National Pride: Some 88% of Israel's Jews are proud to be Israeli, and 95% of them are willing to fight for their country, according to the patriotism survey, which was conducted just a few days after the IDF's three-week offensive in Gaza concluded.
The figures among the country's Arab population were significantly lower and indicated a growing chasm between the two sectors.
According to the poll, which is conducted annually, the sense of patriotism among Israel's Jews has clearly increased compared with 2008 and has almost reached the level recorded prior to the Second Lebanon War in 2006.
The number of Israelis who consider themselves patriotic has grown from 61% to 71%; 88% of the country's Jews said they were "proud" or "very proud" to be Israeli, as opposed to only 81% who felt the same way last year. Some 72% of the Jewish respondents said they believe Israel is "better than most other countries," compared with 61% in 2008.
A similar trend was noted regarding two of the country's national symbols – waving the Israeli flag on Independence Day and observing the moment of silence for fallen IDF soldiers on Remembrance Day. The importance of raising the flag has risen from 82% to 88%, while the importance of the moment of silence climbed to 95%.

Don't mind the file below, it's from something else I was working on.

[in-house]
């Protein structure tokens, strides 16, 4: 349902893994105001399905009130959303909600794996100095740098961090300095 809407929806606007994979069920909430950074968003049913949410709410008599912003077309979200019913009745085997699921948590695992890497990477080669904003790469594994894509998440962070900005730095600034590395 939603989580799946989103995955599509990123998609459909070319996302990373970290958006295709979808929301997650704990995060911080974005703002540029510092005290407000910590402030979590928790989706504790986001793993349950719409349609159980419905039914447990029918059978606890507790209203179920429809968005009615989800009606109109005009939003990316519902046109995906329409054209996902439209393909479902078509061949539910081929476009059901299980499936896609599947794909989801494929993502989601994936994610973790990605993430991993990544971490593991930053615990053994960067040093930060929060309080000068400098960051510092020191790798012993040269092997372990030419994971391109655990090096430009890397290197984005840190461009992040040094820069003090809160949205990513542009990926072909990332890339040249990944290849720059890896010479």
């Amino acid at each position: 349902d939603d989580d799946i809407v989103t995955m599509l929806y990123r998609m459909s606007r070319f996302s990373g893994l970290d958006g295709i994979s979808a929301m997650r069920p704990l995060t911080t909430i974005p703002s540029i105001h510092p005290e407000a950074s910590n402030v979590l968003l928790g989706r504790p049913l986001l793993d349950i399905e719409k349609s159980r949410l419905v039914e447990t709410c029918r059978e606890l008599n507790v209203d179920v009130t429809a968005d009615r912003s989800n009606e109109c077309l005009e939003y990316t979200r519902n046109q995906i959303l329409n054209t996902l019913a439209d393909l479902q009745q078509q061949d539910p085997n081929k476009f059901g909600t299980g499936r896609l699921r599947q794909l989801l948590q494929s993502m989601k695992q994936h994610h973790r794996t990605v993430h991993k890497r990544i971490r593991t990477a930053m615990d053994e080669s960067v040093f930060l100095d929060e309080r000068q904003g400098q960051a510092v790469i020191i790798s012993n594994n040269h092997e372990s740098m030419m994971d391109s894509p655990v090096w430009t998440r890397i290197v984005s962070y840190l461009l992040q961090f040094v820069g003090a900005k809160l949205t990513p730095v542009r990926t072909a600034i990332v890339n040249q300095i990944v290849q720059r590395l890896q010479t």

The data further showed that 79% of Israel's Jews attach importance to purchasing products that were made in Israel, and 81% said they would encourage their children to live in Israel. Both of these figures were similar to those recorded in 2008.
An examination of the "sacrifice" category showed a significant rise in Jews' willingness to fight for their country – from 84% last year to 95%. Asked how the recent war in Gaza affected their view of Israeli society's resilience, 71% said it had strengthened the resilience level, while only two percent said the conflict had a negative effect on the public's toughness.
The patriotism survey was conducted by Prof. Ephraim Yaar of Tel Aviv University and Mano Geva, CEO of Midgam Research and Consulting. The data will be presented in the upcoming Interdisciplinary Center in Herzliya's Institute for Policy and Strategy conference. The survey examined the "state of Israeli patriotism" according to four benchmarks: national pride, symbolism, innateness and sacrifice. The vast differences noted between the responses of Jewish and Arab interviewees has prompted Yaar and Geva to present their results separately.
The survey showed that the level of patriotism among Israel's Arabs has decreased, while their identification with their Arab and Palestinians roots has increased.
The number of Arab respondents who are proud to be Israeli dropped from 53% last year to 45%; only 25% of Israel's Arabs attach importance to Remembrance Day, compared with 45% last year, and the eagerness among the Arab public to fight for the country has dropped to 20%.
However, a sharp increase was recorded in the number of Arabs who said they would encourage their children to live in Israel (from 56 to 81%).